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Almost all of that is a load of horse shit.

> Engineers are required. Programmers are optional. > To be an engineer, you have to be licensed.

No, if you want to work for the 'public good' (doing city works, verifying things that people will be using inside their body or their failure could kill someone) then you need to be licensed. An Electrical engineer does not have to be licensed.

> Engineers work for a living. Programmers do what they love to do.


> Engineers generally don't do that. Teenagers don't design bridges in their spare time and then decide to pursue civil engineering as a career. Engineers always think of their job as their profession, because that's all it has ever been.

Hell yes they do [1]

> Engineering is well-understood. Programmers have no idea what they're doing.

What in the hell? Why do you think businesses have massive R&D budgets? It's because engineering is uncertain, you never know something is going to work until you try it. If you aren't failing, you aren't trying. With both professions (or hobbies).

> Engineering is real. Programming is abstract.

To an extent. This is actually kind of a complicated one, when I sit down and do the PCB layout for something, it's nothing more than programming. It's laying out logical structures in a certain order that allow me to dump part of my brain out onto a computer screen.

Programming is real in that there is interaction with humans, you can have a theory, verify or nullify it, optimize it. The same abstract structures of engineering are there, but more often then not the target stays imaginary.

If I program something in OpenSCAD, then I print it, I was programming something real. The question is not in where it comes from, it's where it goes. The final state of the problem is where it lies, sometimes engineering is abstract, and sometimes programming is real.

[1] http://www.pisymphony.com/toothpick/toothpick12.jpg

EDIT: Just so I don't come off as a (huge) jerk, and so I have something nice to say (offset the bad with a good), I encourage the author (if present) to go out and try engineering. Break out of the programming shell and test your conceptions about the world, see if they turn into misconceptions or stay true.

I was going to say pretty much the same thing, as it turns out there is a 'professional' Data Processing exam as well but few programmers take it, just like few of the engineers designing tech have a PE certification. Out of all the engineers at Intel when I joined in the way back time, the only ones who had PE after their names were the ones doing certifications (UL, FCC, EMI, etc).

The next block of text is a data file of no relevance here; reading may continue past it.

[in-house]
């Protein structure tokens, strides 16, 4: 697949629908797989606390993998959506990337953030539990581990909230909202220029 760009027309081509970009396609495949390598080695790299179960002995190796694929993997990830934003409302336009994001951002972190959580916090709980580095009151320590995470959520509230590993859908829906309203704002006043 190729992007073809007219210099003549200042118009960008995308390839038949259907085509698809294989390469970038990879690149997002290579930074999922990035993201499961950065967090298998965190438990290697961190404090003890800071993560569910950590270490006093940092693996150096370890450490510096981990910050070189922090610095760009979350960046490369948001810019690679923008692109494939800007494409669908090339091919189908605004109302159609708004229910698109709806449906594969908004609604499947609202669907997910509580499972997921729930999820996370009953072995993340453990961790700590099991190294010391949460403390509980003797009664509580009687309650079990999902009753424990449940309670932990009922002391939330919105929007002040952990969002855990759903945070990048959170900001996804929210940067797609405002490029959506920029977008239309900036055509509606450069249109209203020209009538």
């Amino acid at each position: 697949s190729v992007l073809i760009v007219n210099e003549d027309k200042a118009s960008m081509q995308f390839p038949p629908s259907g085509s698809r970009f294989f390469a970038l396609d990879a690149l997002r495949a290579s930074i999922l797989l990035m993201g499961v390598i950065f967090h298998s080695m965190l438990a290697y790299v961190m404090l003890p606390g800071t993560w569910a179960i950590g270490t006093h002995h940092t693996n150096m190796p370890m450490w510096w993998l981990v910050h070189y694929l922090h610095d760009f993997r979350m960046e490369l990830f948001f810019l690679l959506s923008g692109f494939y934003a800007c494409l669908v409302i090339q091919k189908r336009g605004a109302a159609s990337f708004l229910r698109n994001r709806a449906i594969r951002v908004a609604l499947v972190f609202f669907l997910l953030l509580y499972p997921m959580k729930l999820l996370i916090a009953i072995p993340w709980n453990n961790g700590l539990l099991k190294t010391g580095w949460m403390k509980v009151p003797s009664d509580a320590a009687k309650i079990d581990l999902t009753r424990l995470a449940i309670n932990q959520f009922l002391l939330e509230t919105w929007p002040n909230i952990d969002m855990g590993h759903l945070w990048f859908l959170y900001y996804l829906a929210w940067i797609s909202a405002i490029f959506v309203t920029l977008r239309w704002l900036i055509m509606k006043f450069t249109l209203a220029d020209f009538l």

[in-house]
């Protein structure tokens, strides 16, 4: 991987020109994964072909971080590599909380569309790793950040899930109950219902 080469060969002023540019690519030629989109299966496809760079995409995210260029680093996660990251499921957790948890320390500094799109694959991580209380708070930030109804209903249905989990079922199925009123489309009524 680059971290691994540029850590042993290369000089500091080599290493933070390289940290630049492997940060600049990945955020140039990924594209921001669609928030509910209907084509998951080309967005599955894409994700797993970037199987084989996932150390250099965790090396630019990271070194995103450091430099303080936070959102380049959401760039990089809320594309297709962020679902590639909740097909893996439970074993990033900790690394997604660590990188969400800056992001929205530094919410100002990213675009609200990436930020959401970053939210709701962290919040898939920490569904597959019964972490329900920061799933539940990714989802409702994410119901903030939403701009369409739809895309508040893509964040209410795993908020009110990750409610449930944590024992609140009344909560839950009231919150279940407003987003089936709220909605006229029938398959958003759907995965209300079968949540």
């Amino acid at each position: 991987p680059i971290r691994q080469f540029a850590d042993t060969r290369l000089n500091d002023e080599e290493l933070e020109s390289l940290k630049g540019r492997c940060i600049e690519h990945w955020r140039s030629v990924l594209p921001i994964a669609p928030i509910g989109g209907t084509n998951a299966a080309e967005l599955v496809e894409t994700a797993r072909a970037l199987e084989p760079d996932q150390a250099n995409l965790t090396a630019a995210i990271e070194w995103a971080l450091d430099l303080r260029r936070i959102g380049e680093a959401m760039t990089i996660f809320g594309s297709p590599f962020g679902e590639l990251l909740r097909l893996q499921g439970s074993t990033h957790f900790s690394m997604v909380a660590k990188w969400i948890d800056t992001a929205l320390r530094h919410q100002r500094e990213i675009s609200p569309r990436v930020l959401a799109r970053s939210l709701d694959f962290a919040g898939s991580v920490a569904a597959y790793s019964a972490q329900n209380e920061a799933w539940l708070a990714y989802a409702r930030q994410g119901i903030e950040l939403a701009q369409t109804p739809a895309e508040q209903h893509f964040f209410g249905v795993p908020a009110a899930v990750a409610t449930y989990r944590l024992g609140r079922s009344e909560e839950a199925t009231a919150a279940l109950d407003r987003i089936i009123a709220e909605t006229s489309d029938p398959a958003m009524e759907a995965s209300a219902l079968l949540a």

That said, programming shares a lot of characteristics with 'art.' I expect that a large number of programmers have no 'process' to go from requirements to running code, rather they sit down and start coding until it works.

Interestingly enough this bit me when getting my first performance review at Intel, I was charged with writing a driver for a new graphics chip and since the chip had a little RISC engine on it for doing things like bitblt I wrote a mini-assembler, compiler, and linker to compile graphics operations. My manager marked me down for 'sand bagging' and when I inquired what he meant he explained that he had observed me sitting around, reading usenet, and basically goofing off for three months and then I sat down and wrote all the software less than a month. He complained that rather than bullshit about how long it was going to take to write I should have just written it and used the other three months to do work. Of course what ensued was me trying to explain that for 3 months I was trying to figure out how it needed to be written and then once that was all known actually writing it was trivial.

What I took away from that was that HW engineering had great milestones for things like circuit design, PCB layout, first films, first boards, design verification, manufacturing verification, production. But software only had, uuhhhhh, blam here it is.

I related that story to a friend who introduced me to a sculpture artist. She had the same 'process' except she would look at a rock for a month and then one weekend chip off all the parts of the rock that weren't part of the sculpture, but she had to 'see' it first before she could start chipping. Art. Not engineering.

Still though, you are comparing your experience to the whole of all programmers. Engineering itself has the characteristics of 'art'. There is still an unknown aspect to designing and developing a product even if you use a schematic or have a sane workflow.

What you and the author are speaking of is some of the unconventional aspects of programming, which come along with the drastic growth the field is going through.

My brother, a successful (good pay, high responsibility, prevents things from blowing up) mechanical engineer, doesn't really understand programming beyond html basics.

Talking about how we both go about doing time estimates once, he said, "you know, I never really thought about it, but you're paid to do things that haven't been done before"

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